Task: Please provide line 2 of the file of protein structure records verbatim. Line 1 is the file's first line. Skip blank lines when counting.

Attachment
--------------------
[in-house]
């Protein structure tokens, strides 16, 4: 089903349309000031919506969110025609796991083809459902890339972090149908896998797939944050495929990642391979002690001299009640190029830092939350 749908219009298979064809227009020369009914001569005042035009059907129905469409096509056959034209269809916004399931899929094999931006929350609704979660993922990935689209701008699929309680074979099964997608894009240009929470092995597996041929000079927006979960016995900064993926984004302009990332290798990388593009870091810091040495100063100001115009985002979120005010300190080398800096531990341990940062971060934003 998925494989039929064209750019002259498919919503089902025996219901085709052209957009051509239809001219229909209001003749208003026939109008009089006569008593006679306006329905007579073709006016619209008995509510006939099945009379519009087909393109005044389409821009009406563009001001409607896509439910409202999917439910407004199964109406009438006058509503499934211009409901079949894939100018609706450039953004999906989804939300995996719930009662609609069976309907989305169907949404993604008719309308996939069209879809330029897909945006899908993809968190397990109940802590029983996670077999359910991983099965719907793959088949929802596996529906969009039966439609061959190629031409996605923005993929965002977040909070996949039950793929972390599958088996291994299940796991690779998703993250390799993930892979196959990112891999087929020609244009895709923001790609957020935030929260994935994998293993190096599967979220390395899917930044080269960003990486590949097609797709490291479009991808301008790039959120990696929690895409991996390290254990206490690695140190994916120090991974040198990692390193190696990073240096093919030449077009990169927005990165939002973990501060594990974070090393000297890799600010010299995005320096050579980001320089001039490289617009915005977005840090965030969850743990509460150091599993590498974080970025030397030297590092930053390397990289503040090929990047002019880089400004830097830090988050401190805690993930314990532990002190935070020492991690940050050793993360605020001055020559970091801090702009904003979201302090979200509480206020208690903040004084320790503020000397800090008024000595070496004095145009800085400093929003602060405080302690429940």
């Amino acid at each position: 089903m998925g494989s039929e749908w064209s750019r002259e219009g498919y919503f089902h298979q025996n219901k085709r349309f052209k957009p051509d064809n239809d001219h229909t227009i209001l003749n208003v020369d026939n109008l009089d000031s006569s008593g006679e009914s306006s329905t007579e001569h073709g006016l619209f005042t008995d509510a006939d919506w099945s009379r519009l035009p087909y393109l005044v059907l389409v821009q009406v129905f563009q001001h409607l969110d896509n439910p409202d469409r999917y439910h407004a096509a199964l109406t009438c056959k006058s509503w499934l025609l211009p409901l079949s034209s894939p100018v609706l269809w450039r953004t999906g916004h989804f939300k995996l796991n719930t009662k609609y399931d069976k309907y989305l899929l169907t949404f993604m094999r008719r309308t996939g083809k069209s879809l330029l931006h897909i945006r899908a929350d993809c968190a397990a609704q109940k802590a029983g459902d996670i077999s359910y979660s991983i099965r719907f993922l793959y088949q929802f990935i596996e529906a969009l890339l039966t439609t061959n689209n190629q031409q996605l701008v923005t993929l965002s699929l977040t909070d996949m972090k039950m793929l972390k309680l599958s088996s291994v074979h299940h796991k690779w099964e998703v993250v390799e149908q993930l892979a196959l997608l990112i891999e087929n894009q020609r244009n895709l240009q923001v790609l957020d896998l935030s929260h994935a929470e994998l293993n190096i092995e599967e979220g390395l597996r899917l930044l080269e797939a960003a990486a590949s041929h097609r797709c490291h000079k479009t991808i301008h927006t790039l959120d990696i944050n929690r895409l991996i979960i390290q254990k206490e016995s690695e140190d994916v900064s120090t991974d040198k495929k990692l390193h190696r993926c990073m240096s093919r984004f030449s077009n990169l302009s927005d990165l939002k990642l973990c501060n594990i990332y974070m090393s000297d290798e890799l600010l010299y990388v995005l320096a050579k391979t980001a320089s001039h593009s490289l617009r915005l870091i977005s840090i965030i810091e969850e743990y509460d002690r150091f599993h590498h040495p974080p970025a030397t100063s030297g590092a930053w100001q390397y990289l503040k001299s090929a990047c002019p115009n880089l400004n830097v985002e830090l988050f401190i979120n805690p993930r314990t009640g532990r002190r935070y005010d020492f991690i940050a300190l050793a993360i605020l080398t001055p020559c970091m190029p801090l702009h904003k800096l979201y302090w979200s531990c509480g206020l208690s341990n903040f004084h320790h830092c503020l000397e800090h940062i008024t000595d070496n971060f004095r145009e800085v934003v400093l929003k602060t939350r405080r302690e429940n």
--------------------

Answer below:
């Protein structure tokens, strides 16, 4: 089903349309000031919506969110025609796991083809459902890339972090149908896998797939944050495929990642391979002690001299009640190029830092939350 749908219009298979064809227009020369009914001569005042035009059907129905469409096509056959034209269809916004399931899929094999931006929350609704979660993922990935689209701008699929309680074979099964997608894009240009929470092995597996041929000079927006979960016995900064993926984004302009990332290798990388593009870091810091040495100063100001115009985002979120005010300190080398800096531990341990940062971060934003 998925494989039929064209750019002259498919919503089902025996219901085709052209957009051509239809001219229909209001003749208003026939109008009089006569008593006679306006329905007579073709006016619209008995509510006939099945009379519009087909393109005044389409821009009406563009001001409607896509439910409202999917439910407004199964109406009438006058509503499934211009409901079949894939100018609706450039953004999906989804939300995996719930009662609609069976309907989305169907949404993604008719309308996939069209879809330029897909945006899908993809968190397990109940802590029983996670077999359910991983099965719907793959088949929802596996529906969009039966439609061959190629031409996605923005993929965002977040909070996949039950793929972390599958088996291994299940796991690779998703993250390799993930892979196959990112891999087929020609244009895709923001790609957020935030929260994935994998293993190096599967979220390395899917930044080269960003990486590949097609797709490291479009991808301008790039959120990696929690895409991996390290254990206490690695140190994916120090991974040198990692390193190696990073240096093919030449077009990169927005990165939002973990501060594990974070090393000297890799600010010299995005320096050579980001320089001039490289617009915005977005840090965030969850743990509460150091599993590498974080970025030397030297590092930053390397990289503040090929990047002019880089400004830097830090988050401190805690993930314990532990002190935070020492991690940050050793993360605020001055020559970091801090702009904003979201302090979200509480206020208690903040004084320790503020000397800090008024000595070496004095145009800085400093929003602060405080302690429940």